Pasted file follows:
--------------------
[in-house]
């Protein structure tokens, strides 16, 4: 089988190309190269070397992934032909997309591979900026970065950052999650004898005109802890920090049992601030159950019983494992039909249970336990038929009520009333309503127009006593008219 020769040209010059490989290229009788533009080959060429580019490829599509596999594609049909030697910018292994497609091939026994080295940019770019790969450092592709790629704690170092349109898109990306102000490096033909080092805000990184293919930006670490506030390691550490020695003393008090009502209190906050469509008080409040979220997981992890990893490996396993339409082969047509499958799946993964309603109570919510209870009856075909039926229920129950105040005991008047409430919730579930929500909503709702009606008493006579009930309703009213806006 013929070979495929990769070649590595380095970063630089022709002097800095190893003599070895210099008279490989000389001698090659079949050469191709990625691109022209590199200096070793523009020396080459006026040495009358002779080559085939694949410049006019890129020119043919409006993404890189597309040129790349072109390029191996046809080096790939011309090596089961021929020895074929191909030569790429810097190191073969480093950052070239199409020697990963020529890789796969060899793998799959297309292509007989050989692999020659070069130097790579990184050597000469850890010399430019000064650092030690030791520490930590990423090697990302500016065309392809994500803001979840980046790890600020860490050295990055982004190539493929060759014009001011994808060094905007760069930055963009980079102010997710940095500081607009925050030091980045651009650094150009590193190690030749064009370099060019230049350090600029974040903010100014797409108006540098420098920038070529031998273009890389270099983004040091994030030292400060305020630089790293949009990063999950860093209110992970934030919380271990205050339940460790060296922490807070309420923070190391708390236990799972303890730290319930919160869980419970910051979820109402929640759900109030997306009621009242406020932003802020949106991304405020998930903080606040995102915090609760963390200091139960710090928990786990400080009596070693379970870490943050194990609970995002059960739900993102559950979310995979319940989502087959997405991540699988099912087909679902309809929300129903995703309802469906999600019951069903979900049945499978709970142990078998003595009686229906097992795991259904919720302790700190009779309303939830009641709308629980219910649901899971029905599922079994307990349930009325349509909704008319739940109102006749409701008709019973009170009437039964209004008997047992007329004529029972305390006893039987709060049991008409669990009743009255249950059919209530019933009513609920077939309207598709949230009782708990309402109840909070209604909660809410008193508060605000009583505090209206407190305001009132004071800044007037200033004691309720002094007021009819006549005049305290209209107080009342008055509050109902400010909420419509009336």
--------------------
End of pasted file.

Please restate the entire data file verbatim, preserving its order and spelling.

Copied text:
[in-house]
């Protein structure tokens, strides 16, 4: 089988190309190269070397992934032909997309591979900026970065950052999650004898005109802890920090049992601030159950019983494992039909249970336990038929009520009333309503127009006593008219 020769040209010059490989290229009788533009080959060429580019490829599509596999594609049909030697910018292994497609091939026994080295940019770019790969450092592709790629704690170092349109898109990306102000490096033909080092805000990184293919930006670490506030390691550490020695003393008090009502209190906050469509008080409040979220997981992890990893490996396993339409082969047509499958799946993964309603109570919510209870009856075909039926229920129950105040005991008047409430919730579930929500909503709702009606008493006579009930309703009213806006 013929070979495929990769070649590595380095970063630089022709002097800095190893003599070895210099008279490989000389001698090659079949050469191709990625691109022209590199200096070793523009020396080459006026040495009358002779080559085939694949410049006019890129020119043919409006993404890189597309040129790349072109390029191996046809080096790939011309090596089961021929020895074929191909030569790429810097190191073969480093950052070239199409020697990963020529890789796969060899793998799959297309292509007989050989692999020659070069130097790579990184050597000469850890010399430019000064650092030690030791520490930590990423090697990302500016065309392809994500803001979840980046790890600020860490050295990055982004190539493929060759014009001011994808060094905007760069930055963009980079102010997710940095500081607009925050030091980045651009650094150009590193190690030749064009370099060019230049350090600029974040903010100014797409108006540098420098920038070529031998273009890389270099983004040091994030030292400060305020630089790293949009990063999950860093209110992970934030919380271990205050339940460790060296922490807070309420923070190391708390236990799972303890730290319930919160869980419970910051979820109402929640759900109030997306009621009242406020932003802020949106991304405020998930903080606040995102915090609760963390200091139960710090928990786990400080009596070693379970870490943050194990609970995002059960739900993102559950979310995979319940989502087959997405991540699988099912087909679902309809929300129903995703309802469906999600019951069903979900049945499978709970142990078998003595009686229906097992795991259904919720302790700190009779309303939830009641709308629980219910649901899971029905599922079994307990349930009325349509909704008319739940109102006749409701008709019973009170009437039964209004008997047992007329004529029972305390006893039987709060049991008409669990009743009255249950059919209530019933009513609920077939309207598709949230009782708990309402109840909070209604909660809410008193508060605000009583505090209206407190305001009132004071800044007037200033004691309720002094007021009819006549005049305290209209107080009342008055509050109902400010909420419509009336």